Marine Research Findings of the VECTORS Project

This website provides access to the research results of the VECTORS project, which can be used to support marine management decisions, policies and governance as well as future research and investment. VECTORS was a large scale project that brought together more than 200 expert researchers from 16 different countries. It examined the significant changes taking place in European seas, their causes, and the impacts they will have on society.

Spatio-temporal differences in early life stage survival of Baltic cod

Recruitment variability of marine fish is influenced by reproductive potential of the stock and the survival of early life stages, mediated by environmental conditions of both a physical (water temperature, salinity and oxygen conditions, ocean currents) and a biological nature (i.e. food, predators). To disentangle the effects of different drivers on recruitment variability, a spatially and temporally explicit understanding of the early life stage dynamics is required. The objectives of our investigations included assessing how the spatio-temporal variability of the ambient hydrography affects the suitability of different spawning areas for successful egg survival of western Baltic cod. Further, we investigated the temporal and spatial origin of juvenile survivors of eastern cod, as larval survival is probably a critical life stage for cod recruitment. These results contribute to understanding of recruitment processes of Baltic cod and can assist in spatial management measures, e.g., placement of Marine Protected Areas.


Favourable conditions for western Baltic cod occur during the late spawning season in April/May. Survival chances are highest in the Kattegat, intermediate in the Great Belt, and low in the Sound, Kiel Bay and Mecklenburg Bay. Unsuitable time periods and habitats are characterised by water temperatures below survival threshold.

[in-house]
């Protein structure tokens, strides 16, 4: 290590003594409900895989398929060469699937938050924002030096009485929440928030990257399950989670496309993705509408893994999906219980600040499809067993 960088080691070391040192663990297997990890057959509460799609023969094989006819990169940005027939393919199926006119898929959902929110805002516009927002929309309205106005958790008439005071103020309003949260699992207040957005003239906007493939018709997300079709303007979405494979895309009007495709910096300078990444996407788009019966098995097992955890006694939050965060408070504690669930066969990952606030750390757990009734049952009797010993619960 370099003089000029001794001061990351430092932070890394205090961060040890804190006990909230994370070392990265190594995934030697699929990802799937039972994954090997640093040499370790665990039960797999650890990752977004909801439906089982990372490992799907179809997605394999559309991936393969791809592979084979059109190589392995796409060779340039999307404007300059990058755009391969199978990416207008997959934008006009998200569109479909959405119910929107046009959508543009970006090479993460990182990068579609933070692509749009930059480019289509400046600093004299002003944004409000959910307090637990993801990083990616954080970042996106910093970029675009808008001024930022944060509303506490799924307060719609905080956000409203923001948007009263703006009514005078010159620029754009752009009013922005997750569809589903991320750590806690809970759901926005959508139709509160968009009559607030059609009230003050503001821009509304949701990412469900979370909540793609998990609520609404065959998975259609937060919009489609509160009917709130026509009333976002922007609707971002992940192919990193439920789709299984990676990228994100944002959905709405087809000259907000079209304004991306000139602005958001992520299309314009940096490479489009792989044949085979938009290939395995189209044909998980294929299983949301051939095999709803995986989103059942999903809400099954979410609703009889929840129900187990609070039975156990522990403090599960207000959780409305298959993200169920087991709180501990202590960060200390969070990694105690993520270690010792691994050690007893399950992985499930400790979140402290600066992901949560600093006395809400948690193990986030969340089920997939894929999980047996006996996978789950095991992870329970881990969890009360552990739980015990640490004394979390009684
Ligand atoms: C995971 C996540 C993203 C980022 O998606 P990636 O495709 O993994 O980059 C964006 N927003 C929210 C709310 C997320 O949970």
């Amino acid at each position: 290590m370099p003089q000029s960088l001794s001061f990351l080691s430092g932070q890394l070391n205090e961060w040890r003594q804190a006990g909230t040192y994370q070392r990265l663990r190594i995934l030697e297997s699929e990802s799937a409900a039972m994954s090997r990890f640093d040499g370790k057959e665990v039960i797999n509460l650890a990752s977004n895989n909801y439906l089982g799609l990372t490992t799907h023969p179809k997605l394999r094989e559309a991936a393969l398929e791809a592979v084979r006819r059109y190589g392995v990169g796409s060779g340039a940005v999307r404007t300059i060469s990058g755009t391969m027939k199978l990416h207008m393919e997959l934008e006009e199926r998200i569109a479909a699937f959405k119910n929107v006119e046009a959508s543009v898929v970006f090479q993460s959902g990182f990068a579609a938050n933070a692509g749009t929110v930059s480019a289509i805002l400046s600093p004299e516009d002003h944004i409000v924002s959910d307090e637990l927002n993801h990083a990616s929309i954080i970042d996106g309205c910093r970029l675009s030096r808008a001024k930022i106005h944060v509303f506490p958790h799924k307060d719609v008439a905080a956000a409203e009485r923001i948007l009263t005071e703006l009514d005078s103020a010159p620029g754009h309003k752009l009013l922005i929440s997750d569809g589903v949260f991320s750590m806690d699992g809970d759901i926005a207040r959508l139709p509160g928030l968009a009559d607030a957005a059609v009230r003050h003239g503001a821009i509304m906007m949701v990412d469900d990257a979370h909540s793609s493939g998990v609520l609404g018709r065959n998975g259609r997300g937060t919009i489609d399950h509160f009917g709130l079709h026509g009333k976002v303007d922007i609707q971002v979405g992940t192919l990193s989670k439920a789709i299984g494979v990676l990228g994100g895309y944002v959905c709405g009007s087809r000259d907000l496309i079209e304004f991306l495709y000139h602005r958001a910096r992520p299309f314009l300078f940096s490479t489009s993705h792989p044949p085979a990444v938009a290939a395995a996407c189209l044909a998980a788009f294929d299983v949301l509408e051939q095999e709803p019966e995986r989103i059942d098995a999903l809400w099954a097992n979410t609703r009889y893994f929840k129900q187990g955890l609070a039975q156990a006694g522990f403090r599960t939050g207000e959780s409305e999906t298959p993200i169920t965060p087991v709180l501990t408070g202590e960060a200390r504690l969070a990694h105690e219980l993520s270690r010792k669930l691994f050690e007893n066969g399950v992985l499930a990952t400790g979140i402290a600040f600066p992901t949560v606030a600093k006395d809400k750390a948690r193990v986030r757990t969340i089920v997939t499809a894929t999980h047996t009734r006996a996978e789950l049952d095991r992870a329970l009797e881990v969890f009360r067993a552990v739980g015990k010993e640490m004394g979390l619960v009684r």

The objectives of this study include performing long-term assessments of (i) the transport of western Baltic cod early life stages from spawning to hatching areas and their survival success along drift routes, (ii) the retention and dispersal of early life stages originating from different spawning grounds, (iii) the contribution of different spawning grounds for early life stage survival in relation to the variability in environmental conditions, and (iv) the impact of the timing of spawning on early life stage survival. The approach used was based on a hydrodynamic model, coupled with an Individual Based Model considering western Baltic cod egg stages as well as the yolk-sac larval stage. We combine observations, process knowledge, and numerical modelling, for simulating the dynamics of the western Baltic cod stock. The model was used to provide predictions of the survival success of proportions of eggs and yolk-sac larvae, characterised by losses due to bottom contact or by ambient water temperatures falling below a critical survival threshold. However, the resulting impact on realised recruitment to the stock seems to be limited. Albeit that recruitment was significantly correlated with habitat suitability during the main spawning season in the Kiel/Mecklenburg Bays, the signal was not strong and was not consistent across areas, indicating that environmental conditions during spawning alone do not determine the relative year class strength. This suggests that other factors such as subsequent drift, destination, and related survival of eggs, yolk-sac, and feeding larvae have strong influences on year class strength.